One bit of news we did not report yesterday on a busy day was the promotion of Brando Hyde to Farm Director.
Hyde already is on the same page with the Cubs front office, emphasizing the need for impact players regardless of position. According to Patrick Mooney of CSN, Hyde connected with VP of Scouting Jason McLeod and was viewed as the favorite from the start. He has experience as a scout, minor league coordinator, and as a coach. He has learned the game from a variety of perspectives.
Per Carrie Muskat,
Hyde, 38, joined the Cubs last offseason after spending the previous nine seasons in the Marlins organization, most recently as the club’s Major League bench coach from June 23, 2010, through the end of the 2011 season. Before working at the big league level, Hyde was the Marlins’ Minor League infield coordinator to begin 2010 and spent the previous seven seasons as a Minor League manager and coach in the Marlins system.
As we talked about earlier, the Cubs seemed disappointed that their players were reaching the major leagues with still so much to learn. Starlin Castro was brought up too early. Plus Brett Jackson, and especially Josh Vitters, have had to take a lot of instruction at the MLB level. They were not finished products by any means.
“We want to build this minor-league system to where we have complete players when (they) get here,” Sveum said. “We’ve already talked about a few, but going forward we’ll talk about a lot of things that you want to see done in the minor leagues on a daily basis. (It’s) a philosophy-type thing.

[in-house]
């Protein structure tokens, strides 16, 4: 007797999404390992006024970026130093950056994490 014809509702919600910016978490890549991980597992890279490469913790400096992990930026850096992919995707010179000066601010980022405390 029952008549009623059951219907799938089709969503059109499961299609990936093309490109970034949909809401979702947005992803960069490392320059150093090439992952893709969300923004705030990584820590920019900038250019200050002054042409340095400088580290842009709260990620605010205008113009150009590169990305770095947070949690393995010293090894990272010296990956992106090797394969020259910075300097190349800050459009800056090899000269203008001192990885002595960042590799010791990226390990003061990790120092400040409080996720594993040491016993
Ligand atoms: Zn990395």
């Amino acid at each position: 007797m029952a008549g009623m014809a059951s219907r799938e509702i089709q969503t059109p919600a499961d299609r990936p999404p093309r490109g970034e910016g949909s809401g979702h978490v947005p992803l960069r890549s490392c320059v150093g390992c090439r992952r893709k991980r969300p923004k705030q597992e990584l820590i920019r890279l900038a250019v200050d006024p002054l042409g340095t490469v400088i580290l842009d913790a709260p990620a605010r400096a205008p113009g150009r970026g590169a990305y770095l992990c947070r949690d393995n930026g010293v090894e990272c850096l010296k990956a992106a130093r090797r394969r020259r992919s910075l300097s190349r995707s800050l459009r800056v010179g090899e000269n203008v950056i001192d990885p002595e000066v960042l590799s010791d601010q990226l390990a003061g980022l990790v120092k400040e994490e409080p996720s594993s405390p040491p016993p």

“Organizations have to have to have that kind of stuff etched in stone: This is the way we want things (done) and you’re not moving up the different levels until these things are done.”
That last part is exactly what we want to hear. For too long it seems Cubs players have been promoted just to get them to the majors quickly. There were no goals to meet. If a player was on a fast track, it seemed he would be promoted to the next level regardless of performance and what, if any, skills he had developed.
Hyde put it even more simply,
“We’re all working together to make the product out here at Wrigley Field a winner. My job is to produce players.”
Interesting concept: Produce some players from within to make a winning ballclub. Sounds good to me.